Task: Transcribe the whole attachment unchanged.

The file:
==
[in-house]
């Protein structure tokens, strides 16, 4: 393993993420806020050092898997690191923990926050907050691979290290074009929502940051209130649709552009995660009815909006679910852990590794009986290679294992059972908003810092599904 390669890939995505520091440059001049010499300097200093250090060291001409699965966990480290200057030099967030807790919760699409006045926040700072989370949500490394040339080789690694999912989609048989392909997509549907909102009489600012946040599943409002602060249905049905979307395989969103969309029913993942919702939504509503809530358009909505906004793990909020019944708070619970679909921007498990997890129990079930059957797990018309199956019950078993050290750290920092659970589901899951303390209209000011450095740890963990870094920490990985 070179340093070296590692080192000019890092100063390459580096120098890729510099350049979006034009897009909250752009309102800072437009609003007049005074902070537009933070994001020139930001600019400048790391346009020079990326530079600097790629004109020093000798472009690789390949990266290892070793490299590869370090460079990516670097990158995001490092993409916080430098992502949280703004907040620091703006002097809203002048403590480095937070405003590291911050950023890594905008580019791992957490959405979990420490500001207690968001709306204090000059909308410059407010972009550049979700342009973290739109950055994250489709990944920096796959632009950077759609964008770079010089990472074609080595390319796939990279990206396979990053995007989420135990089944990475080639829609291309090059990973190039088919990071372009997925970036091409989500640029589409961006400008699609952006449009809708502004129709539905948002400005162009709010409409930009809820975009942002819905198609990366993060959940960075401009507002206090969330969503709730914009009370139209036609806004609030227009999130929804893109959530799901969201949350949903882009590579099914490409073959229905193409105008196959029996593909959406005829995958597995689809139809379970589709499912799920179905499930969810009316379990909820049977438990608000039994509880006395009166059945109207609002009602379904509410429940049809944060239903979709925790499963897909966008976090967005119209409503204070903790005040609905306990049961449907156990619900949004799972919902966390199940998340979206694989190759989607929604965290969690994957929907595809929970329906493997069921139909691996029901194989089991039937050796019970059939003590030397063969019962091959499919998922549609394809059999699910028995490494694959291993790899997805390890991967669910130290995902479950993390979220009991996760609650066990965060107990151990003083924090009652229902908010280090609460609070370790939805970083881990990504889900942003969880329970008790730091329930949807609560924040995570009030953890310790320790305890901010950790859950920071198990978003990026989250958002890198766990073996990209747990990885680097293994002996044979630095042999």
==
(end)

[in-house]
């Protein structure tokens, strides 16, 4: 393993993420806020050092898997690191923990926050907050691979290290074009929502940051209130649709552009995660009815909006679910852990590794009986290679294992059972908003810092599904 390669890939995505520091440059001049010499300097200093250090060291001409699965966990480290200057030099967030807790919760699409006045926040700072989370949500490394040339080789690694999912989609048989392909997509549907909102009489600012946040599943409002602060249905049905979307395989969103969309029913993942919702939504509503809530358009909505906004793990909020019944708070619970679909921007498990997890129990079930059957797990018309199956019950078993050290750290920092659970589901899951303390209209000011450095740890963990870094920490990985 070179340093070296590692080192000019890092100063390459580096120098890729510099350049979006034009897009909250752009309102800072437009609003007049005074902070537009933070994001020139930001600019400048790391346009020079990326530079600097790629004109020093000798472009690789390949990266290892070793490299590869370090460079990516670097990158995001490092993409916080430098992502949280703004907040620091703006002097809203002048403590480095937070405003590291911050950023890594905008580019791992957490959405979990420490500001207690968001709306204090000059909308410059407010972009550049979700342009973290739109950055994250489709990944920096796959632009950077759609964008770079010089990472074609080595390319796939990279990206396979990053995007989420135990089944990475080639829609291309090059990973190039088919990071372009997925970036091409989500640029589409961006400008699609952006449009809708502004129709539905948002400005162009709010409409930009809820975009942002819905198609990366993060959940960075401009507002206090969330969503709730914009009370139209036609806004609030227009999130929804893109959530799901969201949350949903882009590579099914490409073959229905193409105008196959029996593909959406005829995958597995689809139809379970589709499912799920179905499930969810009316379990909820049977438990608000039994509880006395009166059945109207609002009602379904509410429940049809944060239903979709925790499963897909966008976090967005119209409503204070903790005040609905306990049961449907156990619900949004799972919902966390199940998340979206694989190759989607929604965290969690994957929907595809929970329906493997069921139909691996029901194989089991039937050796019970059939003590030397063969019962091959499919998922549609394809059999699910028995490494694959291993790899997805390890991967669910130290995902479950993390979220009991996760609650066990965060107990151990003083924090009652229902908010280090609460609070370790939805970083881990990504889900942003969880329970008790730091329930949807609560924040995570009030953890310790320790305890901010950790859950920071198990978003990026989250958002890198766990073996990209747990990885680097293994002996044979630095042999």